A week ago tonight, Hannibal man Jordan Cross was recognized by the City Council for his actions during a mid-June house fire.
Driving on Church Street while out running errands, Cross spotted smoke coming from a house. Cross stopped his car and dialed 911 as he ran to the structure.
Cross and others helped the occupants in the residence – three children and a baby sitter – escape without serious injury.
Who knows what would have happened had Cross not seen the smoke. Maybe the outcome would have been the same, with everyone getting out OK. Maybe a tragedy would have resulted.
The bottom line is Cross chose to get involved, where others might have just driven on.
Not every situation is nearly as dramatic, as I learned last Thursday when I found myself facing my own “Should I get involved?” quandary.
With the Courier-Post’s sports guy Jason Farmer on vacation, I was assigned to fill his sneakers. It meant a week of split-shifts as I attempted to put the sports pages together, while still writing Page One stories. I won’t lie to you. It was a stressful week.
Thursday held its own special nail-biting drama as my computer locked up on me in the home stretch of getting the sports pages finished. Fortunately, the threat of being tossed into the Mississippi River convinced my Mac that it had better stop playing mind games with the wide-eyed balding guy.
While I was able to get both my pages out right at deadline, when I walked out of the building about 20 after 12 on Friday morning I was physically tired and emotionally wired. Not a great combination.
As I slid into the driver’s seat of my car, my eyes focused on what appeared to be the form of a person standing on a dumpster behind a building in the 100 block of North Main.
As people are prone to do when they see something they’re not expecting, I questioned what I was viewing in the faint light.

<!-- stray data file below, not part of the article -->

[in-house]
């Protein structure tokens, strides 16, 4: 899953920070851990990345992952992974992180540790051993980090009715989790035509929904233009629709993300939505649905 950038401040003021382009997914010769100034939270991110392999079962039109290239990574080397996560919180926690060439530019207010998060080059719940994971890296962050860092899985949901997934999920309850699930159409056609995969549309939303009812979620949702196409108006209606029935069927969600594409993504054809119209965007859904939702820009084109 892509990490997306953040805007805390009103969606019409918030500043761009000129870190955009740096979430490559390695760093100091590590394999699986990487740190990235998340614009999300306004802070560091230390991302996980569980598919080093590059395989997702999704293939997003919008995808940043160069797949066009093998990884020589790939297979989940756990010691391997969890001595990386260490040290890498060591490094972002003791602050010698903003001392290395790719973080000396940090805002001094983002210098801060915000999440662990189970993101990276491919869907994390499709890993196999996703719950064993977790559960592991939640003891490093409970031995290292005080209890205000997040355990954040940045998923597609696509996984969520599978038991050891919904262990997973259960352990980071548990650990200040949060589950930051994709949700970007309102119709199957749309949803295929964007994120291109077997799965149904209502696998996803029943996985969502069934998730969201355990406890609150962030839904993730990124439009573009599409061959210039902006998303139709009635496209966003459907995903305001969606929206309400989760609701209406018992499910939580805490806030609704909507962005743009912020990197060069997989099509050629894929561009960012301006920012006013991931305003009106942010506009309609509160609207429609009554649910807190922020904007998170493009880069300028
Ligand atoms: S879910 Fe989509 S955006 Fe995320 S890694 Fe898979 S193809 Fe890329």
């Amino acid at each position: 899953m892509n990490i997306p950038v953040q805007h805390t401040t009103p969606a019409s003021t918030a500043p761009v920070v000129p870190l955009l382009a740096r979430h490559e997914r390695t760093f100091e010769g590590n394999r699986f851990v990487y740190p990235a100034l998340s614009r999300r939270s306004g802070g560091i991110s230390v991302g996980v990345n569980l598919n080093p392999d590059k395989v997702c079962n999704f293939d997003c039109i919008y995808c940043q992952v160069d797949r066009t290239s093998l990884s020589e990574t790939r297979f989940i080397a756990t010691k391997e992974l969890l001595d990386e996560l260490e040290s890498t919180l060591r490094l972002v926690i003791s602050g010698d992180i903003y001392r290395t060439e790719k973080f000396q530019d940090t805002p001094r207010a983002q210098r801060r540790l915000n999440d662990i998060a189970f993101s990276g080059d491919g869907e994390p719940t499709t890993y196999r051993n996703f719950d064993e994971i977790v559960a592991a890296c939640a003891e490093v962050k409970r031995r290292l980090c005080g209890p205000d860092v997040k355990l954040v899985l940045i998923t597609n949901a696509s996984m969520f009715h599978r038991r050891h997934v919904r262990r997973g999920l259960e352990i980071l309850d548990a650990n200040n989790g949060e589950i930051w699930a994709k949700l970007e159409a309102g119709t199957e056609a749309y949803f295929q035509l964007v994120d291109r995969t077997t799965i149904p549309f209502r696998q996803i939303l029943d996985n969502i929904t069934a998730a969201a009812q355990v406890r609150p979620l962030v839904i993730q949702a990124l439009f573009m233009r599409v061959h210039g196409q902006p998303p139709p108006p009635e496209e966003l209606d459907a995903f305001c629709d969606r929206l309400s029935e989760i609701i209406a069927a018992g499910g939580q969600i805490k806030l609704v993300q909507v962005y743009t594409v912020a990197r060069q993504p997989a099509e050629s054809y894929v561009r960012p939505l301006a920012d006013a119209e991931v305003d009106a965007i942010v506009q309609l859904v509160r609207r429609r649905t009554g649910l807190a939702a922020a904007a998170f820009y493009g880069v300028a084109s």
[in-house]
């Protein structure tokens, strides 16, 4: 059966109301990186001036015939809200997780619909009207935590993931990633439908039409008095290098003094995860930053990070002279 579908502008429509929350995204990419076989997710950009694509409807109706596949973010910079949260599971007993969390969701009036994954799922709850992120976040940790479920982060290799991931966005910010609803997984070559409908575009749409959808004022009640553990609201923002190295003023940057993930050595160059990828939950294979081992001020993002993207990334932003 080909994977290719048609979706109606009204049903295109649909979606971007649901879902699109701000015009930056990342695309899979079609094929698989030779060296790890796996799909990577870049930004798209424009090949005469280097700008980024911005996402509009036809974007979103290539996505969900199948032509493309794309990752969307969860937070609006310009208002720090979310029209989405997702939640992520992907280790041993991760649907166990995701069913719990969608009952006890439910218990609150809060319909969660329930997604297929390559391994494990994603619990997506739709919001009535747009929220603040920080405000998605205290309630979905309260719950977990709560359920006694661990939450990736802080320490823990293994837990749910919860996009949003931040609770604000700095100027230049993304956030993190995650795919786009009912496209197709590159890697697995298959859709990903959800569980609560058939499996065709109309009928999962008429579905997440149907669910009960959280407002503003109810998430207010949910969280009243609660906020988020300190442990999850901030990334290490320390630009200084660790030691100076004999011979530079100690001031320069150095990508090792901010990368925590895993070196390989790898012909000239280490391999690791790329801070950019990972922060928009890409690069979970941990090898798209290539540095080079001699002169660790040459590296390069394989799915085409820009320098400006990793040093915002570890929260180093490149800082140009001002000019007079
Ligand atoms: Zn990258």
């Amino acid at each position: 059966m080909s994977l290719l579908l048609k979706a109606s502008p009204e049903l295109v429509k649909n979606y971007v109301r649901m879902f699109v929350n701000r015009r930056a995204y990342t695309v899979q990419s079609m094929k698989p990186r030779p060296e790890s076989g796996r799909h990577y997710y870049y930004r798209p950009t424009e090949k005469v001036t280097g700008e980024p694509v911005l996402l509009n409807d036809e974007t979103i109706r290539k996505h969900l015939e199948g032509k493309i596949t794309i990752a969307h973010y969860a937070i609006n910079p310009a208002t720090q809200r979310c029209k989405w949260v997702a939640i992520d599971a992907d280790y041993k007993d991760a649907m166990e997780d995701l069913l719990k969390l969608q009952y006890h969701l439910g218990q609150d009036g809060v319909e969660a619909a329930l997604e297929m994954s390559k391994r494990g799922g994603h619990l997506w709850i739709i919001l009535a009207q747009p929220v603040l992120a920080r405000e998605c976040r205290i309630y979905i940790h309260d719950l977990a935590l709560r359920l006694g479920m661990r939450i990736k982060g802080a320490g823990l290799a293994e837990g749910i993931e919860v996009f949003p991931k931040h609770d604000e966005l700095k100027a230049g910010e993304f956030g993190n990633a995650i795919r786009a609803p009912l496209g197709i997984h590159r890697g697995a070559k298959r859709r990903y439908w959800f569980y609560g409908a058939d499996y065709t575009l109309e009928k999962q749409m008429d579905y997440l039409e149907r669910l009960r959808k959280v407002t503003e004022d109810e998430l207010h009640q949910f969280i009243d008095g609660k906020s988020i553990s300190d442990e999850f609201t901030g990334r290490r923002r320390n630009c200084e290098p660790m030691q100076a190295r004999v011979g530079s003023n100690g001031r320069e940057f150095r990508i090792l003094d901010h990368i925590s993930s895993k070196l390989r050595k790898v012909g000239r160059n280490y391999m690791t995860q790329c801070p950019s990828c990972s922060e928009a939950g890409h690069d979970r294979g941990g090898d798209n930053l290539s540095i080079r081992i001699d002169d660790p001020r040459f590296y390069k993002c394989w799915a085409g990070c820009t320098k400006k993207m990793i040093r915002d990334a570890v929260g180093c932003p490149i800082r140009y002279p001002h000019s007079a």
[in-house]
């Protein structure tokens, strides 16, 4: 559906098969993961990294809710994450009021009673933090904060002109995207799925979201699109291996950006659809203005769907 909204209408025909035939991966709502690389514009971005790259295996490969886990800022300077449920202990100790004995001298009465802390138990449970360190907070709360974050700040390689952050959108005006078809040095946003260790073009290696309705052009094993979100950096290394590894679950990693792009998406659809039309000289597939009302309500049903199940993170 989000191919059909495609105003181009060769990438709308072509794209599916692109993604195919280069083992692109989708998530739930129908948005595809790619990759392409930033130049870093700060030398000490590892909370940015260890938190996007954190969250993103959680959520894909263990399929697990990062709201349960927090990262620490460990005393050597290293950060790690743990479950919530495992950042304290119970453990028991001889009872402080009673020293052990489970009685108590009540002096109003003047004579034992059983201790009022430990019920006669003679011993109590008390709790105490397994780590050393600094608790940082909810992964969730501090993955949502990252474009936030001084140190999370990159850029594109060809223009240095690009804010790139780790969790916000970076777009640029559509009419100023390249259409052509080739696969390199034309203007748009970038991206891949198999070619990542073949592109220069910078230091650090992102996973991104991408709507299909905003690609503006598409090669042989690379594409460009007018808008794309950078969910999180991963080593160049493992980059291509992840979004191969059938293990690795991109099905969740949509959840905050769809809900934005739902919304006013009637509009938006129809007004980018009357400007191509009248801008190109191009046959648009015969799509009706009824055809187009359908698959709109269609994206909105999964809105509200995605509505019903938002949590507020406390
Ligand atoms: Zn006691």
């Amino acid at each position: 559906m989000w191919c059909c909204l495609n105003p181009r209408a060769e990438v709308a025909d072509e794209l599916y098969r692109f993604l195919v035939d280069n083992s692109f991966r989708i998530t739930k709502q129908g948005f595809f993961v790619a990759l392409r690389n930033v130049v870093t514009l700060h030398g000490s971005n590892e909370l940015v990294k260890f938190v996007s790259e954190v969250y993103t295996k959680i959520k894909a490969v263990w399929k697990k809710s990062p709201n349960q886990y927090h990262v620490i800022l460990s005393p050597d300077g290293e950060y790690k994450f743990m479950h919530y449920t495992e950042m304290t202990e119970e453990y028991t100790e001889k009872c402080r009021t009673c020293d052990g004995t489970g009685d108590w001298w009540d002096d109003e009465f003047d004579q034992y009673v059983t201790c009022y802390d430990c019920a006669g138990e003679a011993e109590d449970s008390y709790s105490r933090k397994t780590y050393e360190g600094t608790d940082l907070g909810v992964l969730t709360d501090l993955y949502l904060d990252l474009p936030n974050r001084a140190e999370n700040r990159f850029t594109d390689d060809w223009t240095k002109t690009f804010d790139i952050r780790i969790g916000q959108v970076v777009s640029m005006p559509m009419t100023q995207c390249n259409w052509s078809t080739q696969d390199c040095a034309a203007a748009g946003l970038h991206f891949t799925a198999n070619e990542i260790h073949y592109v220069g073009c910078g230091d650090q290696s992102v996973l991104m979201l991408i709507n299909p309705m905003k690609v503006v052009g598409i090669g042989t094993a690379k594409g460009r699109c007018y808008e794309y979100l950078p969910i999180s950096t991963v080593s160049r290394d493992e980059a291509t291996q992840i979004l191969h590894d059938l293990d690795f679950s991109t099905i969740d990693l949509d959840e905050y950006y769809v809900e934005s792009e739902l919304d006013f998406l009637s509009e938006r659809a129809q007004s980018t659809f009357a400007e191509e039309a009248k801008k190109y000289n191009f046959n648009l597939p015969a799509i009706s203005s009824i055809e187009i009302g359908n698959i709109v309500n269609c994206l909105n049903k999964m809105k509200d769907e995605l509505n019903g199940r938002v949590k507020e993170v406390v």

As I turned on the car’s ignition, its headlights came on. Sure enough, there was a person on the dumpster, who appeared to be trying to climb onto the roof of a one-story section of building. As I flipped my lights onto high beam, the rascal accomplished his goal and disappeared.
As I sat in my car, staring at the dumpster in disbelief I was faced with two options: (A) Ignore what I’d seen and just go home; (B) Call the police.
“It’s probably nothing, but how will you feel if you find out somebody’s business or apartment was burglarized?” I debated internally.
Page 2 of 2 - Reaching into the back seat, I pulled forward the camera bag in which I carry my cell phone and called HPD.
Considering how busy police were on the night of the Fourth, I anticipated a wait until an officer arrived. However, I’d hardly finished putting my cell phone up when two officers patrolling the downtown area pedaled up on bikes. Although they looked puzzled when I thanked them for their promptness, they readily parked their bikes and started investigating after hearing what I’d seen.
A short time later a young man, matching the description of the “squirrel” I saw climb onto the roof, came jogging down the alley. He claimed someone he’d been with earlier in the evening had already climbed onto the roof. He later let slip that he, too, had scaled Mt. Dumpster and had eventually slid down a nearby utility pole.
While curious to see if the officer who climbed onto the building would find someone else, I was ready to depart. After securing permission from the officer who had remained at ground level that I was not needed, I set a course for home, confident that my decision to “get involved” was the correct one.